Researchers at the Technische Universität Wien (TU Wien) in Vienna, Austria, have created traffic rules for light in optical signal processing. The rule is even valid for single photons.
The team couples two glass fibers at their intersection to an optical resonator, where the light circulates, much like cars in a roundabout on the street. The direction of circulation is defined by a single atom coupled to the resonator. The atom also ensures that the light always leaves the roundabout at the next exit.
Difference to previous optical signal processing approaches
The most common method to implement optical circulators is based on the Faraday Effect: a strong magnetic field is applied to a magneto-optical material, which is located between two polarization beam splitters that are rotated with respect to each other. The direction of the magnetic field breaks the symmetry and determines in which direction the light is redirected.
“For our approach, we use the fact that for nanoscale waveguides the polarization is inherently linked to the propagation direction,” explains Michael Scheucher from the Atominstitut at TU Wien, who is also the first author of the paper. “When a polarization-sensitive emitter, in our case a single atom, is coupled to these fields, we can break the symmetry of the light transmission.”
Today, scientists and engineers are building optical integrated circuits with similar functions as known from electronics. An outstanding challenge, according to Scheucher, is to control the flow of light in integrated structures. “A key element is a circulator that follows a simple protocol: If the four ports are numbered in ascending order, a signal that enters the circulator through port 1, 2, 3 or 4, exits it through port 2, 3, 4 or 1, respectively. One therefore speaks of a nonreciprocal component. In microwave technology, such roundabouts are essential for signal routing and multiplexing.”
Advantages of TU Wien’s novel method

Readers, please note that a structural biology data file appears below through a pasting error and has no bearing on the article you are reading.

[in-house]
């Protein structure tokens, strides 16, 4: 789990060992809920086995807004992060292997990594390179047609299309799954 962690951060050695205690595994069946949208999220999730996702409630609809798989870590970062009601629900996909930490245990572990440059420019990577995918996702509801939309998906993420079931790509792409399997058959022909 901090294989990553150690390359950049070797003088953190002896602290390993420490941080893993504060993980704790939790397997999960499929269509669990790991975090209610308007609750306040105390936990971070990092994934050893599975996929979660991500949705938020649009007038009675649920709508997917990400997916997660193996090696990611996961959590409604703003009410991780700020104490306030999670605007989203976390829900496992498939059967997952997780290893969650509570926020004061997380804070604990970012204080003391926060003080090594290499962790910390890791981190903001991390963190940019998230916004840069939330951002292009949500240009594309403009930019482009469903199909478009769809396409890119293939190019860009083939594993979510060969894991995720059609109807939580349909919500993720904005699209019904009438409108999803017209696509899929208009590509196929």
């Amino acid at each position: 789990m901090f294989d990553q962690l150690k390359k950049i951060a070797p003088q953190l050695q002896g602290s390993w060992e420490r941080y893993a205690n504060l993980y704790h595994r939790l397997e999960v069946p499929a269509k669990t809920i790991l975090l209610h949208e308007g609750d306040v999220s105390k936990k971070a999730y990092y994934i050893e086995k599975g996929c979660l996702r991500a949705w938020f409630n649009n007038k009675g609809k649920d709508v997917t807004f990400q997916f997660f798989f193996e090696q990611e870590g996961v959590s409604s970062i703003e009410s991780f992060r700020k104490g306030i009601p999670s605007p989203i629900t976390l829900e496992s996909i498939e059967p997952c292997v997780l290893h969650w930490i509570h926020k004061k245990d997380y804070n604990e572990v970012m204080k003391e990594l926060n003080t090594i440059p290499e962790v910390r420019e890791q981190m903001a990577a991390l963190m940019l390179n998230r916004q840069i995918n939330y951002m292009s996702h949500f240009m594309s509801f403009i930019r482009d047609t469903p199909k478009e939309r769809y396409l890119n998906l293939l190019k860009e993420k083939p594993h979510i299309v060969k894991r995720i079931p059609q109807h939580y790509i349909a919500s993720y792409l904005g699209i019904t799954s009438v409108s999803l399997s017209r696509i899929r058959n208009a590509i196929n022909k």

Other methods for integrated optical circulators function only at very high light intensities or suffer from high optical losses, according to the expert. In nanotechnology, however, scientists want to be able to process very small light signals, ideally light pulses that consist solely of individual photons. “This renders our low-loss circulator the first realization of a circulator that is compatible with the requirements for distributing quantum information in integrated optical networks or circuits,” Scheucher says. “In addition, the operation direction is defined by the atomic state, which can be easily controlled, unlike external magnetic fields.”
The innovation coming out of TU Wien will possibly impact the future of optical processing of quantum information. “Our circulator is controlled by a single atom, which is a well controllable quantum system,” Scheucher notes. “This enables our new approach to also make use of different quantum effects, such as nonlinear response on the two-photon level.”
This functionality, for instance, can be useful for photon sorting, where single photons are sent to one port and pairs of photons sent to another. Furthermore, Scheucher says the circulator can be prepared in quantum superposition of routing light in one and the other direction. Thus, our circulator is a new quantum device capable of taking an active part in processing quantum information.
“In addition to its importance for quantum communication and quantum information processing, arrays of interconnected quantum circulators are potential candidates for implementing lattice-based quantum simulations to model complex quantum systems,” Scheucher explains. “This way, one can investigate properties that are not accessible experimentally or theoretically.”
The TU Wien had to overcome challenges: Thy needed an ultralight resonator to realize their low-loss device. In addition, this resonator had to be coupled to a waveguide as efficiently as possible. “In order to fulfill these requirements, our experiment employed a so-called whispering-gallery mode resonator that is coupled to two tapered optical nanofibers by overlapping their near fields,” Scheucher explains. “Furthermore, we had to realize coherent coupling between the light in the resonator and the atom. Therefore, the atoms had to be brought very close to the resonator surface to couple to the near field of the resonator.”
“While our system is inherently fiber-integrated for real scalability, we need to reduce the footprint and experimental overhead to integrate our device on a chip,” says the researcher. “Therefore we need to fabricate resonators of similar properties on a chip. In addition, the atom has to be replaced with a polarization dependent solid-state emitter.”
Written by Sandra Henderson, Research Editor, Novus Light Technologies Today